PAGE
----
By Chris McGovern courtesy of The Glass
Australian-born composer Leah Kardos is in the process of taking her place in the already sizeable club of composer/performers, and is another harbinger of the days now where the worlds of new classical and indie music are barely separated by a blurred-over line. Initially a founder of the band Helzuki, she currently has 2 other indie acts: My Lithium & Me and Spider & I. Along with these activities, she also has been writing film scores and occasionally assists other bands with orchestral, choral or chamber arrangements on their songs. Recently the composer decided to make a self-recorded CD of short compositions threaded together as a thematic statement on her life and relationship with her first love, the piano, and this was what became Feather Hammer. Having had Leah as a great acquaintance on Twitter, I realized that I needed to do an interview with her soon before she hired a publicist. ;) Continue reading
Leah Kardos’s new work Feather Hammer is a great 40-minute perspective of where the Australian composer is at in her current state of mind. Written, performed, recorded and produced entirely by Kardos herself (with the exception of “Repeater”; CD masterer Matt Roles played the cracking bones on that track), the album is very much like a classical suite (sometimes sounding as if it could have been collaboratively recorded by Massive Attack and Arvo Part) on her first love, the piano, and its mini-movements read like pages of a diary that go from a good day filled with visions of hope to days less inspired and more stressful as a student.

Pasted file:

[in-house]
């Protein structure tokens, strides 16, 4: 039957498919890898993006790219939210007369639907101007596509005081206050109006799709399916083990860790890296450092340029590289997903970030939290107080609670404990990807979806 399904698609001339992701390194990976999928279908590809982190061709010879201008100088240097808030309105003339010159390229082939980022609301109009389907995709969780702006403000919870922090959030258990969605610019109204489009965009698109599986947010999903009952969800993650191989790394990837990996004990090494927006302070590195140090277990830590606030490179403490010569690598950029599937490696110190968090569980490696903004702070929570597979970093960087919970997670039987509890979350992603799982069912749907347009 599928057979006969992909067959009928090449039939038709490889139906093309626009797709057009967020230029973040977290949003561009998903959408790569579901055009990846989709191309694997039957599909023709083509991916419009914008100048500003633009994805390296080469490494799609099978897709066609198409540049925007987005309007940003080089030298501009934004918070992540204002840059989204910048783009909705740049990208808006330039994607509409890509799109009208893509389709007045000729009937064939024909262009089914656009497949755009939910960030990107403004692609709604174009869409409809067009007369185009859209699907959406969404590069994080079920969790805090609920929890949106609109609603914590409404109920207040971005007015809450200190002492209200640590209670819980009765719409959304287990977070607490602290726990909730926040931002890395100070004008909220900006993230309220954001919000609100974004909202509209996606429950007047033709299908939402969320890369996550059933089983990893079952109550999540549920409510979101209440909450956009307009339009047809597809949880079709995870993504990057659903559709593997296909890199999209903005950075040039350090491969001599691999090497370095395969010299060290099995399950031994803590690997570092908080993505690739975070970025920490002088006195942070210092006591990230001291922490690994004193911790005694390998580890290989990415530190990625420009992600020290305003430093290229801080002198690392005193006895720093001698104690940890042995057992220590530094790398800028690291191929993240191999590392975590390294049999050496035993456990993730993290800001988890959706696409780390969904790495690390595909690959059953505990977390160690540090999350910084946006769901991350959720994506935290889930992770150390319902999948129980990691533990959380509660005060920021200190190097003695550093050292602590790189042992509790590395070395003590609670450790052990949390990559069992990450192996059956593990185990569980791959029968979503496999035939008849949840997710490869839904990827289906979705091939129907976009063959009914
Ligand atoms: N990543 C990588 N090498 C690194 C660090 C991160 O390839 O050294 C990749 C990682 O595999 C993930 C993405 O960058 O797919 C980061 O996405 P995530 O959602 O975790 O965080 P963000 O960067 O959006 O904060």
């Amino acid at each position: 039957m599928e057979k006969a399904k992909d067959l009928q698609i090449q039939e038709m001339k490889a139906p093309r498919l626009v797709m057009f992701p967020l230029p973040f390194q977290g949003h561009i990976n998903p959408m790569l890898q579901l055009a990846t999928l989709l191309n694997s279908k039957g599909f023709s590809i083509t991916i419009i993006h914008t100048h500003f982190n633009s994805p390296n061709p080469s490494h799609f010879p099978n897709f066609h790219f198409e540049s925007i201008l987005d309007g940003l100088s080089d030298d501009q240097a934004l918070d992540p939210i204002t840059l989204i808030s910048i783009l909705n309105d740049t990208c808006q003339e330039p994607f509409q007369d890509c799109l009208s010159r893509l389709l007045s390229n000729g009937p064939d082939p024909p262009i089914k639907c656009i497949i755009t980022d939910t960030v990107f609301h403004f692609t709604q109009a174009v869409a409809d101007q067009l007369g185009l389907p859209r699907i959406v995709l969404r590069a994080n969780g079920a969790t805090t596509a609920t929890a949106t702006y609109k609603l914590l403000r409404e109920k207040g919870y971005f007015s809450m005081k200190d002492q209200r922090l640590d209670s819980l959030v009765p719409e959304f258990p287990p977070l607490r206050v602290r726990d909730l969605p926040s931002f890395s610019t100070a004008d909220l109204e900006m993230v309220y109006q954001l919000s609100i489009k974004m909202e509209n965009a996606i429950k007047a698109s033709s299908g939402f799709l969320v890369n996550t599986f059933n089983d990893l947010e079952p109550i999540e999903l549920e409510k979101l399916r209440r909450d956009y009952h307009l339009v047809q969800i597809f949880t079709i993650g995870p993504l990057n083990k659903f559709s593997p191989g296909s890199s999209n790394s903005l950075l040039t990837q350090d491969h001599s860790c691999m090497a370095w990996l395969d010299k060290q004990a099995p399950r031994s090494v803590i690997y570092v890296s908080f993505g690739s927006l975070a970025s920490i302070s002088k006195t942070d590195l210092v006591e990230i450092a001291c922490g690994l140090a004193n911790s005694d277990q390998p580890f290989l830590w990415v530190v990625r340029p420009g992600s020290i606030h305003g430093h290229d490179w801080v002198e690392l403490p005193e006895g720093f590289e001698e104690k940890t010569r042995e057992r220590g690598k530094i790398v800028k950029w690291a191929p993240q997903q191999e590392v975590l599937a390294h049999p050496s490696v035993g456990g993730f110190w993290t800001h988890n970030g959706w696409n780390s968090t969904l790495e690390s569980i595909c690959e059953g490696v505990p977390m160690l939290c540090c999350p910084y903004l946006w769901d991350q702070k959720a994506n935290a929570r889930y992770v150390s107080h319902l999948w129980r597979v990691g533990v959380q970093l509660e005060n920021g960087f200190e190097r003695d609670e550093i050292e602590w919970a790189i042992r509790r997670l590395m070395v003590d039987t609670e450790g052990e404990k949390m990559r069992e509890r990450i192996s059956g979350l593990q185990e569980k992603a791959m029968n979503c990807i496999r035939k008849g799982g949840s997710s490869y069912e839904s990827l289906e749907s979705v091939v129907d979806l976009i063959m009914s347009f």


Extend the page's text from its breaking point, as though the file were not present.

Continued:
The pieces don’t run into one another as they would in either a suite or some concept albums, but Kardos’s piano is such a consistent voice that it forces you to see the recording as a full-bodied work with the piano in the role of Kardos herself re-telling her story up to now. The varied sounds of the piano (straight piano vs. the flatter prepared-piano) give sort of an artistic timeline between a classical and an experimental sensibility, as if to say that the constructed has now been deconstructed.
The sound of the instruction on “DFACE” (the voice sampled from a YouTube piano tutorial) seems to invoke a statement on tedious studying, but the piece has such a colorful chord progression that I certainly would have wanted to pay attention to that instructor.
One of the most perplexing moments on the CD is “Houses”. Consisting of a very low-volume distant piano with random tapping noise in the foreground and what sounds like a ringtone towards the end, it is not only the shortest piece in the collection but the most atmospheric. Continue reading